If you're going for small to medium sized freshwater fish, then your reel is going to have the primary function of holding and administering your line (and backing). Remember, the reel weight should be balanced with the rod; but don't worry, this can be easily achieved as rod and reel manufacturers include this information on their products. Once you go for bigger and stronger fish that take line off your reel, then you're going to need a good drag system that will enable you to stop them.
The first consideration you should make when selecting a fishing rod is length. If you're trying to catch smaller fish using light tackle, a shorter rod is in order. If you're surf fishing and trying to cast your line far offshore, or if you're trolling for bigger fish while on a moving boat, a longer rod is what you need. However, when fishing for fighting fish or other sea life, such as sharks, a shorter, thicker rod is the right choice it gives you better control when trying to land your catch. Longer rods also work better when you're fly fishing in a stream or river.
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Anglers know that a lot goes into a successful day on the boat, at the lake or on the shore. Everything from weather conditions, wind speed and time of day can play a role in how many fish you land. In addition to fishing in the right spot under the right conditions, you need great bait and lures. Here are some tips to help you catch a delicious dinner:
Fishing tackle boxes have for many years been an essential part of the anglers equipment. Fishing tackle boxes were originally made of wood or wicker and eventually some metal fishing tackle boxes were manufactured. The first plastic fishing tackle boxes were manufactured by Plano in response to the need for a product that didn't rust. Early plastic fishing tackle boxes were similar to tool boxes but soon evolved into the hip roof cantilever tackle boxes with numerous small trays for small tackle. These types of tackle boxes are still available today but they have the disadvantage that small tackle gets mixed up. Fishing tackle boxes have also been manufactured so the drawers themselves become small storage boxes, each with their own lids. This prevents small tackle from mixing, and can turn each drawer into a stand-alone container which can be used to carry small tackle to a rod some distance from the main tackle box.
The most important thing with fishing is to be confident with the method and the area in which you are fishing. If you get a bad feeling that a certain technique or area you are fishing in isn’t going to produce, try something new or move to a different spot. Many tips and techniques can be learned from fishing magazines and books. And you should consider reading some before you come on your trip as it will help you understand what the fish are looking for and it will give you the best possible opportunity to catch your limit and have a great time on your boundary waters adventure. The same techniques will work on most all of the different lakes. Look for similar structure from lake to lake and follow the wind, always follow the wind. With this you’ll do well in any lake.
Whether it’s because you get a bite from the legendary monster fish that lurks in the depths of the old fishing hole or you just get your line caught on a log, it’s almost guaranteed that your fishing line will break or get tangled up during a fishing trip. Thus, it’s always good to have some extra line in your tackle box. The line you carry depends a great deal on where you’re fishing and what kind of fish you’re fishing for. If you’re fishing in rough conditions, you’ll want a heavier and more durable fishing line. This should help reduce the chances of snappage. If you’re fishing in a crystal clear lake, stealth is the key. So choose a thin, clear line to fake out the fish.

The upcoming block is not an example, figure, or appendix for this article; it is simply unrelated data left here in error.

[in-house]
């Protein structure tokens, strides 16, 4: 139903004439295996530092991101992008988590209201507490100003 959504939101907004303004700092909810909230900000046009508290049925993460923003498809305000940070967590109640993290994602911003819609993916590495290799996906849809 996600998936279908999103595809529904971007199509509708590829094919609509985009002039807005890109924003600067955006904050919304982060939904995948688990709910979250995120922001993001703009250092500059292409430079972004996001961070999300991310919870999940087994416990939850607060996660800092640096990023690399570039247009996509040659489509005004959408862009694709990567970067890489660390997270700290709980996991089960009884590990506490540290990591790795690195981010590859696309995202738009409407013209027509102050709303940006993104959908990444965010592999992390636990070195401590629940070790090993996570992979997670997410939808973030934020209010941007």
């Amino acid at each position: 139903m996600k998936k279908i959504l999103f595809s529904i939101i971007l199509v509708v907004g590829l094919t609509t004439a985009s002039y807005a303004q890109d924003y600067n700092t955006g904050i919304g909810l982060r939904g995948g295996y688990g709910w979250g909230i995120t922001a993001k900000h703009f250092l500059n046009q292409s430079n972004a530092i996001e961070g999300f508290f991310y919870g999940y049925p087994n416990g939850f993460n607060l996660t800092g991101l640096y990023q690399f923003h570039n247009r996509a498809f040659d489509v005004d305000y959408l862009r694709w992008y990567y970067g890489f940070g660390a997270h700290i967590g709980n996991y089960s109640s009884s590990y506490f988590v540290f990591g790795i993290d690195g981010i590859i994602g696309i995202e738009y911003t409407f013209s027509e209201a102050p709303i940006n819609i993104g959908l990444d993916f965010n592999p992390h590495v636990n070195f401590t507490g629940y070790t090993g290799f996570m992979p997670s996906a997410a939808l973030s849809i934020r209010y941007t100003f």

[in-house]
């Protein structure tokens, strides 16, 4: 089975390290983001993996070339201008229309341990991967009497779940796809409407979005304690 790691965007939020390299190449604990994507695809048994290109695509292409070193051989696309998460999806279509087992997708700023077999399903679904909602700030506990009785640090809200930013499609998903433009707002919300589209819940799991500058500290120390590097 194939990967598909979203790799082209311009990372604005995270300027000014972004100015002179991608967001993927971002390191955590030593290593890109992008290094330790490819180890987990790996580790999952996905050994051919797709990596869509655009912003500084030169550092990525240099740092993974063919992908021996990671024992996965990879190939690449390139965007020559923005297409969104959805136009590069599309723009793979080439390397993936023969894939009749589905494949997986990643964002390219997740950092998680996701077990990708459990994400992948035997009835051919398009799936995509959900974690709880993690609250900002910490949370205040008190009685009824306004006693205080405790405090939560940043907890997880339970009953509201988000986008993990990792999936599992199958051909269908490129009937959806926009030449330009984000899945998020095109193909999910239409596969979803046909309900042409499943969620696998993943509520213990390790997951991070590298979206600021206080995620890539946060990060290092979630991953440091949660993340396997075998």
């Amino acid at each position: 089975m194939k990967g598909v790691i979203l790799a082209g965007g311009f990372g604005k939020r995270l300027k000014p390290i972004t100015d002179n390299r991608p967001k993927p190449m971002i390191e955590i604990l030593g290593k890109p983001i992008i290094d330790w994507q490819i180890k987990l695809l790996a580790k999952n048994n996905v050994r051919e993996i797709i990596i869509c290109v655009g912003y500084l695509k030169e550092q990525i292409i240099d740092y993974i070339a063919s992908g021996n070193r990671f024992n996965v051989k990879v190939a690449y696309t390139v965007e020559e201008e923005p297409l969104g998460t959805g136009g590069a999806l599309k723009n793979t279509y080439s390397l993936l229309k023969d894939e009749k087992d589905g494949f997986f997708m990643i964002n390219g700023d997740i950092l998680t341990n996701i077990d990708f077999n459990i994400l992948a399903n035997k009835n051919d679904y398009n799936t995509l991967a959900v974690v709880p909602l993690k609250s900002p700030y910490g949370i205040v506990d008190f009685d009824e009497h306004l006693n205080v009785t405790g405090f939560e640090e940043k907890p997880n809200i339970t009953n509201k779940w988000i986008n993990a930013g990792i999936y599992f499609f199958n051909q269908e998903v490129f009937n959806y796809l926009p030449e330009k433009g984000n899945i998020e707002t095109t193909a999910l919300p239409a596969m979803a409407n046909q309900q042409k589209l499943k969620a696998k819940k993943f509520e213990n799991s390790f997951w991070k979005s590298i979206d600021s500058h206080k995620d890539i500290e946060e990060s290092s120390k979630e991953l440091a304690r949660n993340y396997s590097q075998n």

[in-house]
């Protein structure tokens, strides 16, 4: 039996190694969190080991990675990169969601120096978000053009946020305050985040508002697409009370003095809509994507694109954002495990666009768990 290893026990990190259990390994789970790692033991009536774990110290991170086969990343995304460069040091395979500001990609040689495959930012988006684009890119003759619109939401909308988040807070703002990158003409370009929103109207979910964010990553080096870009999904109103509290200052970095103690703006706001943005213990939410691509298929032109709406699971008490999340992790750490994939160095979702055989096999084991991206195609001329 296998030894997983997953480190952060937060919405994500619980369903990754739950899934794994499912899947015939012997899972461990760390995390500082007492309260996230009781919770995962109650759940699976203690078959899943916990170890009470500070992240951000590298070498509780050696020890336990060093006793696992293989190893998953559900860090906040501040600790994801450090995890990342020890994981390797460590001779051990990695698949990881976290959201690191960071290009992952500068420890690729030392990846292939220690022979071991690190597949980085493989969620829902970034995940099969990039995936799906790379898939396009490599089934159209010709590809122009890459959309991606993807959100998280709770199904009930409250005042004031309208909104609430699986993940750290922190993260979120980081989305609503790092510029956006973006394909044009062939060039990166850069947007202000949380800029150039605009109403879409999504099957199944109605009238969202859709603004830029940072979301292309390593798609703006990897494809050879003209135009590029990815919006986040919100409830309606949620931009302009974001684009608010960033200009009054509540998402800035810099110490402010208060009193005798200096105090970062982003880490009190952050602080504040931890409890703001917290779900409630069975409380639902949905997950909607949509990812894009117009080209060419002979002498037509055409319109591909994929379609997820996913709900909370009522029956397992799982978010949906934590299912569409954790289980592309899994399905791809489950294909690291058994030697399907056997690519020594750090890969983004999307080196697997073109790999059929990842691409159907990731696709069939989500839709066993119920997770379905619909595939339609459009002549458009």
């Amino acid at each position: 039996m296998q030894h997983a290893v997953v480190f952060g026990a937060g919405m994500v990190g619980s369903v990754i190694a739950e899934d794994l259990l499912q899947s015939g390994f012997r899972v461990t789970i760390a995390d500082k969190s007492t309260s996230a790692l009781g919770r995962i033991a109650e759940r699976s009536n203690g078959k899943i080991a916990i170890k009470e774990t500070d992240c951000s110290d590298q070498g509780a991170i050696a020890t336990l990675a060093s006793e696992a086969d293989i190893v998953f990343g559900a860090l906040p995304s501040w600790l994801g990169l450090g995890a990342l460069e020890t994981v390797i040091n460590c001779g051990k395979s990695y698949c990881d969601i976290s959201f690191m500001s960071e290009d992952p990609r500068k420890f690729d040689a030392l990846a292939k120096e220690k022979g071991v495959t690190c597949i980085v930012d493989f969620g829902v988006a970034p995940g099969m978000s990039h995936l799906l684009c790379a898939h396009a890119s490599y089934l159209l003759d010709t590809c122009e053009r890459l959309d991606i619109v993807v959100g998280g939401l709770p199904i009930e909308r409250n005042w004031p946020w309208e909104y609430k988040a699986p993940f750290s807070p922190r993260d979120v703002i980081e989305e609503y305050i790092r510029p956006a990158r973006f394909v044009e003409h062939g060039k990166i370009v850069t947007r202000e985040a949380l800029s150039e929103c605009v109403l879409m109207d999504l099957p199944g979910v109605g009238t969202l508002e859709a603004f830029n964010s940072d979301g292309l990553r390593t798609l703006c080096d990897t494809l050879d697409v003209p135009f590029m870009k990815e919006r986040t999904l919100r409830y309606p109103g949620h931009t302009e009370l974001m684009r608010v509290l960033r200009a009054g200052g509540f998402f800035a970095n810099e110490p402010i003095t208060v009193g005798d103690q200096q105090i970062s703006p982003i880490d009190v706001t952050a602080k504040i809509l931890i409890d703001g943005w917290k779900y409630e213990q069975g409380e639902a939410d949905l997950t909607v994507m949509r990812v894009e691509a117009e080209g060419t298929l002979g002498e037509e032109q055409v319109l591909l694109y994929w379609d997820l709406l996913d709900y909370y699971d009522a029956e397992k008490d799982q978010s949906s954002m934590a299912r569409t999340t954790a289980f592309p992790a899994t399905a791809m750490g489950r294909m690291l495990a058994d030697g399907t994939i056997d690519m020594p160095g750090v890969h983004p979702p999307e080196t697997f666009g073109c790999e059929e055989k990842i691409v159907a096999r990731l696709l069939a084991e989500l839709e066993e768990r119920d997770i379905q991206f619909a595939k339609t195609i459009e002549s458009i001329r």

Ross takes the perfect approach to an affordable fly fishing reel: low maintenance, high performance. It’s finished aluminum alloy with a drag (that’s what provides pressure when line is being pulled out by you or a fish) that will last, providing a backup reel once you decide to move up the gear ladder. Again, it’s ubiquitous, pairing with any rod 2wt to 9wt, salt or freshwater.
If you're not using live bait or cut bait, you'll want to use artificial bait or lures. Most artificial lures resemble the type of bait fish or other food, such as worms or shrimp, that the fish you're trying to catch normally eat. These artificial baits can be scented and have metal spoons attached to them or be painted in metal flake to reflect light in the water. Other types of bait include jigs and jig heads, spoons, flies and spinnerbaits, which you can attach artificial or real bait to, and attractants to make artificial lures smell lifelike.
Available in Hello Kitty or Paw Patrol-inspired designs, the 29-inch rod also telescopically folds to just 17 inches for easy transport. The attached spincast reel comes with a six-pound line already spooled and has a gear ratio of 3.1:1. The combo also includes a casting plug (so that your child can master the basics at home), a snap swivel and a safety hook. The latter is barbless, so there’s no chance of hooked fingers ruining your day out.
One of the most popular options on Amazon, the PLUSINNO Kids Fishing Pole Combo includes almost everything you need to introduce your little one to the sport. The highlight is the telescopic fishing rod, which measures 3.94 feet in length and weighs just 2.2 ounces. It features a non-slip EVA foam handle that’s just the right size for little hands; and folds down into a compact 14.5-inch package perfect for storing in the toy cupboard back home. The combo also includes a spincast reel, which can be mounted for right or left-hand use.
From ice fishing to a salt water excursion, your gear matters, so find top quality fishing gear for your trip at OpticsPlanet. Serious fishermen require the most powerful reels, the perfect rod, and the right lures to find the fish they want. Whether you prefer freshwater or saltwater fishing, the right hooks and tools ensure that you don't miss out on that prize winning fish you've been eager to catch. Prefer fly fishing or ice fishing? We have all the gear you need there too, including ice skimmers, fishing waders, dry bags and more. With brands you trust like Laser Sharp, Penn, Vexilar, and more, you'll find the highest quality fishing equipment at prices that won't break the bank. Trolling motors and fish finders will get you to the fish, so pick one up today and start seeing all that lies below the surface. Not quite sure where to begin, or heading out on your first fishing trip? We have a large selection of starter rods and fishing books, but you can also find extra guidance from our Fishing Guides. These how-to guides can help you find the perfect rod and reel for your next adventure. Still lost? Our product specialists are standing by to answer all of your questions and steer you towards fishing choices that you'll love.